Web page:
Dim terr = p.StandardError.ReadToEndAsync()

            Await Task.WhenAll(tin, tout, terr)

 

            p.StandardOutput.Close()

            p.StandardError.Close()

            Await Task.Run(AddressOf p.WaitForExit)

 

            Dim stdout = Await tout

            Dim stderr = Await terr

            If cancel.IsCancellationRequested Then

                Throw New OperationCanceledException(stderr)

            ElseIf String.IsNullOrEmpty(stdout) Then

                Throw New Exception(stderr)

            Else

                Return stdout

            End If

        End Using

    End Using

End Function

 

 

Process.Exited event

Stephen Toub wrote a very useful article “Await Anything” that I always use as my starting point. He included an example of awaiting for a process. That article used the Process.Exited event, and lead me to this code:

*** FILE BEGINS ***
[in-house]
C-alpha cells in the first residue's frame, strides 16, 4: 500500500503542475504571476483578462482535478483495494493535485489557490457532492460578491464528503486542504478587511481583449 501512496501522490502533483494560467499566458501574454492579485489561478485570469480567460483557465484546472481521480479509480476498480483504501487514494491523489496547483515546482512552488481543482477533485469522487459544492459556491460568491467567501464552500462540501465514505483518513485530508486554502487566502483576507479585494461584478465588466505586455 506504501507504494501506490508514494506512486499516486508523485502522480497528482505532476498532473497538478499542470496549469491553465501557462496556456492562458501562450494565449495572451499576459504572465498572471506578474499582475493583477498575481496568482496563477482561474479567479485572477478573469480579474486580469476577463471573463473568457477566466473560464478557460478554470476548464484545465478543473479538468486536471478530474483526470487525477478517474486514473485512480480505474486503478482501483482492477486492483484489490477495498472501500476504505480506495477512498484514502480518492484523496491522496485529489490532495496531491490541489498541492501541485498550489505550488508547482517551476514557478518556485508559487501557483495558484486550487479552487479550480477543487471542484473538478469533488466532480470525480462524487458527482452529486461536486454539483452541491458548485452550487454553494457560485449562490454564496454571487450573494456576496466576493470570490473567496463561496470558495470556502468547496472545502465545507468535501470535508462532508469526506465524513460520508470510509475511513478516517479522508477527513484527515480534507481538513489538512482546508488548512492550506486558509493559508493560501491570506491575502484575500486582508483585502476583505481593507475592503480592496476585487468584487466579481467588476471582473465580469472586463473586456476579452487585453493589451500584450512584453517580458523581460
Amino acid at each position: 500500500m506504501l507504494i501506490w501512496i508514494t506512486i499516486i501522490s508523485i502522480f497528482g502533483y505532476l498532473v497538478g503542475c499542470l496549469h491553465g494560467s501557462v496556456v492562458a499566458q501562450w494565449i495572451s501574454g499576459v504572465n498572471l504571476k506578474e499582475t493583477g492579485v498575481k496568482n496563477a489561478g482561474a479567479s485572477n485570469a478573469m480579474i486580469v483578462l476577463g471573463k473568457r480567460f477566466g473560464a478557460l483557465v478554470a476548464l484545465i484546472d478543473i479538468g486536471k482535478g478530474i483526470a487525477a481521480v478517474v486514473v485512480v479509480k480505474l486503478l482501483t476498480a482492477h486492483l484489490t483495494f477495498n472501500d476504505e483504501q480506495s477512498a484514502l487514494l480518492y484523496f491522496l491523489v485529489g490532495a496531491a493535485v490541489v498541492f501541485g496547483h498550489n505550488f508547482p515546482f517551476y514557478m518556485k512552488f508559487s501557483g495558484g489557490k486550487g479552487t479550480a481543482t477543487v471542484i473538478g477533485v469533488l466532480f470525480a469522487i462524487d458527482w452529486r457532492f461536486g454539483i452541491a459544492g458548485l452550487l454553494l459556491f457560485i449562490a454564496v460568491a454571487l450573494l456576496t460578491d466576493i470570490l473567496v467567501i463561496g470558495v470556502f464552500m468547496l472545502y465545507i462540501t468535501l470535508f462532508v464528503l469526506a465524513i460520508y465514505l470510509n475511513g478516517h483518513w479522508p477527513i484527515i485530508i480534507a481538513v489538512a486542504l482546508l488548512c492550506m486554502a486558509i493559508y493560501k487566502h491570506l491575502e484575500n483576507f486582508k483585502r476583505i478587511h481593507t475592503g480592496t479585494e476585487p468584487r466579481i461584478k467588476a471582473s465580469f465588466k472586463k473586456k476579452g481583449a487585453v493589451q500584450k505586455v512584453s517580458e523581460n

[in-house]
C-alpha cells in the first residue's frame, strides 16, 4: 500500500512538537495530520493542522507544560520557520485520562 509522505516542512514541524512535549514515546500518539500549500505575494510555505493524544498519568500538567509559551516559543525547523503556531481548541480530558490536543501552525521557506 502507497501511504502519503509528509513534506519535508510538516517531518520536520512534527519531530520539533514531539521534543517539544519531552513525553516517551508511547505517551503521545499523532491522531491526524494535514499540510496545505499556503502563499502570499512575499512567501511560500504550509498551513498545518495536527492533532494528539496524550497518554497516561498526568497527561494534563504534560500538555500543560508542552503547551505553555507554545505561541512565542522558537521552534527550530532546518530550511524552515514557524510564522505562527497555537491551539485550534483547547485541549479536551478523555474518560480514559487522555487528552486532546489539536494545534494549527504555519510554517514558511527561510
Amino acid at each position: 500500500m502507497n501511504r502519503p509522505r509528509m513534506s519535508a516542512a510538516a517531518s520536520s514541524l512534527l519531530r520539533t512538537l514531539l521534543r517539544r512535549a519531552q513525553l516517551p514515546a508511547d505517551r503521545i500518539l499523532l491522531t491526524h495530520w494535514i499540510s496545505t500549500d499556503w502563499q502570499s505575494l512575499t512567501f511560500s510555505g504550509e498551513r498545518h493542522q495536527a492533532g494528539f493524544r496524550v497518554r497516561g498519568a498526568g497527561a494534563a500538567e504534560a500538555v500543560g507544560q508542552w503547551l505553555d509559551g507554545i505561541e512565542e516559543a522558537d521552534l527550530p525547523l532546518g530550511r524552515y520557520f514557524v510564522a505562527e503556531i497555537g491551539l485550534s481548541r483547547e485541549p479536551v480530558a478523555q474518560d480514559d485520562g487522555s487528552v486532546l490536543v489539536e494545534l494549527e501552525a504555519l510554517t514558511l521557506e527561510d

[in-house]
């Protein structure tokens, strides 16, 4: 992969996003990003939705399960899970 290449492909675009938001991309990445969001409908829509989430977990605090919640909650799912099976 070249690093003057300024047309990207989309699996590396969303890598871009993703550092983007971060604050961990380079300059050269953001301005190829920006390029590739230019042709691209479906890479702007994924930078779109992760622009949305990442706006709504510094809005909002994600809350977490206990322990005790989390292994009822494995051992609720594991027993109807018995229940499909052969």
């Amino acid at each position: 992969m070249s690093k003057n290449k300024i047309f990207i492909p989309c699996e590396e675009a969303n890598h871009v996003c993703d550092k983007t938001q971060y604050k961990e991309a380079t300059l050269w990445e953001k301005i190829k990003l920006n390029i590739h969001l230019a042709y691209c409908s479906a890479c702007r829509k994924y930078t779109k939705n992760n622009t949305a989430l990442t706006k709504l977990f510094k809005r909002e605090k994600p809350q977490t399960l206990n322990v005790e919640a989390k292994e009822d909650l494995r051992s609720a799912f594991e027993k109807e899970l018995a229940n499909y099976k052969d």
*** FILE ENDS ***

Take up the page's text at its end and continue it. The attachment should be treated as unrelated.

Async Function Attempt1Async() As Task

    Dim p As New Process

    p.StartInfo.FileName = "notepad.exe"

    p.Start()

 

    Dim tcs As New TaskCompletionSource(Of Integer)

    p.EnableRaisingEvents = True

    AddHandler p.Exited, Sub() tcs.TrySetResult(p.ExitCode)

    If p.HasExited Then tcs.TrySetResult(p.ExitCode)

    Await tcs.Task

End Function

 

Note the check for p.HasExited comes after adding the handler. If we didn’t do that, and if the process exited before adding the handler, then we’d never hear about it. 

The code works great as is. But once I added in code to capture the output then I uncovered a race condition inside the Process.Exited event – it seems that the triple combination of ReadToEnd(), Dispose() and HasExited can cause the Exited event to fire more than once!